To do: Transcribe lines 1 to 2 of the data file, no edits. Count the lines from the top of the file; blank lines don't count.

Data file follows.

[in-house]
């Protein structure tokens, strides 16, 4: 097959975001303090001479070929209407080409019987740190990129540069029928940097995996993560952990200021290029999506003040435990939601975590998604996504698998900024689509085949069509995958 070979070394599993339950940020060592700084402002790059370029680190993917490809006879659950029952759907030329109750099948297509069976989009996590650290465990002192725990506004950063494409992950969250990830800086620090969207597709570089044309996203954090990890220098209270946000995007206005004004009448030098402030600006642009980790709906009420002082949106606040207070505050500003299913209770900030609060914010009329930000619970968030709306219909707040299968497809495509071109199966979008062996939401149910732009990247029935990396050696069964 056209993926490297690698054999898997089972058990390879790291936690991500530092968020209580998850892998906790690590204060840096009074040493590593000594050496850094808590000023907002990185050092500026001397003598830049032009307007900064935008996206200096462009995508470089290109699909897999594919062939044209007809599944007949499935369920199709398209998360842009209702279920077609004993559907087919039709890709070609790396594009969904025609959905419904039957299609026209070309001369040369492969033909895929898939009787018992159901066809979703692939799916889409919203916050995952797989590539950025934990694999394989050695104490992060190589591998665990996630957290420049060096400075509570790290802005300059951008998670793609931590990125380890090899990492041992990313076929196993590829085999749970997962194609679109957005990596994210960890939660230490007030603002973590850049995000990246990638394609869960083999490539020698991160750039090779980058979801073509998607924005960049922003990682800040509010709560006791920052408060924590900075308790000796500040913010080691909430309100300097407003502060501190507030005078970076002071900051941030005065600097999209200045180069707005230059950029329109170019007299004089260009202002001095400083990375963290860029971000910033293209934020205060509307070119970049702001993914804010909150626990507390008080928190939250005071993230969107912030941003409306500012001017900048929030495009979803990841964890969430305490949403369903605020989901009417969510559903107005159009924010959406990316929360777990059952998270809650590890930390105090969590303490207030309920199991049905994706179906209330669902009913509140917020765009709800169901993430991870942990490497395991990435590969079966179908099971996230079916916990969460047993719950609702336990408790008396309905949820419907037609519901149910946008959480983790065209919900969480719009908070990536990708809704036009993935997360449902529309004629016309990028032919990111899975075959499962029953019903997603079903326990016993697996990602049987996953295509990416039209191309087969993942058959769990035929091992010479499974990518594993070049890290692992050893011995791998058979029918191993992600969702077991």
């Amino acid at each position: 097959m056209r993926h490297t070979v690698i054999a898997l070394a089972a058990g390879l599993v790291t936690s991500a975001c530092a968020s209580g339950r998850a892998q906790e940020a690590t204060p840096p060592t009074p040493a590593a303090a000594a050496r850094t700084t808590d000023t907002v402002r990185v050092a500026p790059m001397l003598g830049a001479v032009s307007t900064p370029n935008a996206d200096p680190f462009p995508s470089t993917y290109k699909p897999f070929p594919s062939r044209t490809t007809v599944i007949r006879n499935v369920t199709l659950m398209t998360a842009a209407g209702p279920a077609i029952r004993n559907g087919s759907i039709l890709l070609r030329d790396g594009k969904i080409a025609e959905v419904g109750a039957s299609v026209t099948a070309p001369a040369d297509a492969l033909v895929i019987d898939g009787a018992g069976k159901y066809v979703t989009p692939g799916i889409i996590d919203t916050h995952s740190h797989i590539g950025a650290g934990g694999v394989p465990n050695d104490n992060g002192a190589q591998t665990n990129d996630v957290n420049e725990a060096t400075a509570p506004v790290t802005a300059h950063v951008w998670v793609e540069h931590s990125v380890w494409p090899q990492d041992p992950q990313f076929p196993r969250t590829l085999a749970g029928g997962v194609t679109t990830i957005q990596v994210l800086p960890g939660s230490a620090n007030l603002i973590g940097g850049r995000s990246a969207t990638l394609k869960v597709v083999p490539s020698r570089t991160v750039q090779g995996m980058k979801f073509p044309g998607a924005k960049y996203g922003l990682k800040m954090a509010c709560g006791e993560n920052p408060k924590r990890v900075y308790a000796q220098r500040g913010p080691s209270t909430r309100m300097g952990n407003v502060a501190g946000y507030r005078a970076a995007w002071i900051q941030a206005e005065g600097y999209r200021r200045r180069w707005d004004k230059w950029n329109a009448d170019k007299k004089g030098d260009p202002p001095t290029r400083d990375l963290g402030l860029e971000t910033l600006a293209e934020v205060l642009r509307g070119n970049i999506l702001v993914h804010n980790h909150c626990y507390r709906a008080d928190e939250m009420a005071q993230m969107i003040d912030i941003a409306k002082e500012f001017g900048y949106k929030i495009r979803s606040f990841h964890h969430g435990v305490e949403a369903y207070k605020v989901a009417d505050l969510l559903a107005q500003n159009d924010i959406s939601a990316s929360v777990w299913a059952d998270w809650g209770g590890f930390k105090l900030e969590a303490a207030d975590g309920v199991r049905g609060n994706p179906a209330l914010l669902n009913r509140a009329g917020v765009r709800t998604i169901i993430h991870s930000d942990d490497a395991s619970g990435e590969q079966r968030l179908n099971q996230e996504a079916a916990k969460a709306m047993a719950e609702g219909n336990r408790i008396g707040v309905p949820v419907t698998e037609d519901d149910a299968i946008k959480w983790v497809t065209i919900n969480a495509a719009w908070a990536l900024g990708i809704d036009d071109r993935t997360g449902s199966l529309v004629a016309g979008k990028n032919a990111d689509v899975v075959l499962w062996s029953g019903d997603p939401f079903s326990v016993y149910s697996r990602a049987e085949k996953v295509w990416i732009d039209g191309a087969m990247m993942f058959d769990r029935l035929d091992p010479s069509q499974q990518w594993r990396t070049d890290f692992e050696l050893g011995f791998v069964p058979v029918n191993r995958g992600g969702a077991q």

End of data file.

[in-house]
């Protein structure tokens, strides 16, 4: 097959975001303090001479070929209407080409019987740190990129540069029928940097995996993560952990200021290029999506003040435990939601975590998604996504698998900024689509085949069509995958 070979070394599993339950940020060592700084402002790059370029680190993917490809006879659950029952759907030329109750099948297509069976989009996590650290465990002192725990506004950063494409992950969250990830800086620090969207597709570089044309996203954090990890220098209270946000995007206005004004009448030098402030600006642009980790709906009420002082949106606040207070505050500003299913209770900030609060914010009329930000619970968030709306219909707040299968497809495509071109199966979008062996939401149910732009990247029935990396050696069964 056209993926490297690698054999898997089972058990390879790291936690991500530092968020209580998850892998906790690590204060840096009074040493590593000594050496850094808590000023907002990185050092500026001397003598830049032009307007900064935008996206200096462009995508470089290109699909897999594919062939044209007809599944007949499935369920199709398209998360842009209702279920077609004993559907087919039709890709070609790396594009969904025609959905419904039957299609026209070309001369040369492969033909895929898939009787018992159901066809979703692939799916889409919203916050995952797989590539950025934990694999394989050695104490992060190589591998665990996630957290420049060096400075509570790290802005300059951008998670793609931590990125380890090899990492041992990313076929196993590829085999749970997962194609679109957005990596994210960890939660230490007030603002973590850049995000990246990638394609869960083999490539020698991160750039090779980058979801073509998607924005960049922003990682800040509010709560006791920052408060924590900075308790000796500040913010080691909430309100300097407003502060501190507030005078970076002071900051941030005065600097999209200045180069707005230059950029329109170019007299004089260009202002001095400083990375963290860029971000910033293209934020205060509307070119970049702001993914804010909150626990507390008080928190939250005071993230969107912030941003409306500012001017900048929030495009979803990841964890969430305490949403369903605020989901009417969510559903107005159009924010959406990316929360777990059952998270809650590890930390105090969590303490207030309920199991049905994706179906209330669902009913509140917020765009709800169901993430991870942990490497395991990435590969079966179908099971996230079916916990969460047993719950609702336990408790008396309905949820419907037609519901149910946008959480983790065209919900969480719009908070990536990708809704036009993935997360449902529309004629016309990028032919990111899975075959499962029953019903997603079903326990016993697996990602049987996953295509990416039209191309087969993942058959769990035929091992010479499974990518594993070049890290692992050893011995791998058979029918191993992600969702077991």